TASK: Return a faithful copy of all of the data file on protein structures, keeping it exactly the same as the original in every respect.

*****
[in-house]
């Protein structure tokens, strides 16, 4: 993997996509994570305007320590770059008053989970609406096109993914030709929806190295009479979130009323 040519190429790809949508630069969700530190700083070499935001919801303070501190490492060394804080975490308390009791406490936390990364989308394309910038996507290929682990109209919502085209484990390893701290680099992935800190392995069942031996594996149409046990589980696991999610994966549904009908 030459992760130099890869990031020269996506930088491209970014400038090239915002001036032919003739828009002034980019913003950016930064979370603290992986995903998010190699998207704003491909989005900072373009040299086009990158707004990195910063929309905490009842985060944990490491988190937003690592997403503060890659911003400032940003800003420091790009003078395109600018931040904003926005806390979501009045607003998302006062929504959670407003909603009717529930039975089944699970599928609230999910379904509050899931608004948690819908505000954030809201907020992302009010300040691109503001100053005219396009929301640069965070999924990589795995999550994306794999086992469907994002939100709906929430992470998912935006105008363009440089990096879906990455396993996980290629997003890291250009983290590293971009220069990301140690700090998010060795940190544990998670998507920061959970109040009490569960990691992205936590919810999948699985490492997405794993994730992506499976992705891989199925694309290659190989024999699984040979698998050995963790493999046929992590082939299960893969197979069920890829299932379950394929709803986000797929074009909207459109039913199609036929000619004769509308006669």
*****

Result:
[in-house]
């Protein structure tokens, strides 16, 4: 993997996509994570305007320590770059008053989970609406096109993914030709929806190295009479979130009323 040519190429790809949508630069969700530190700083070499935001919801303070501190490492060394804080975490308390009791406490936390990364989308394309910038996507290929682990109209919502085209484990390893701290680099992935800190392995069942031996594996149409046990589980696991999610994966549904009908 030459992760130099890869990031020269996506930088491209970014400038090239915002001036032919003739828009002034980019913003950016930064979370603290992986995903998010190699998207704003491909989005900072373009040299086009990158707004990195910063929309905490009842985060944990490491988190937003690592997403503060890659911003400032940003800003420091790009003078395109600018931040904003926005806390979501009045607003998302006062929504959670407003909603009717529930039975089944699970599928609230999910379904509050899931608004948690819908505000954030809201907020992302009010300040691109503001100053005219396009929301640069965070999924990589795995999550994306794999086992469907994002939100709906929430992470998912935006105008363009440089990096879906990455396993996980290629997003890291250009983290590293971009220069990301140690700090998010060795940190544990998670998507920061959970109040009490569960990691992205936590919810999948699985490492997405794993994730992506499976992705891989199925694309290659190989024999699984040979698998050995963790493999046929992590082939299960893969197979069920890829299932379950394929709803986000797929074009909207459109039913199609036929000619004769509308006669």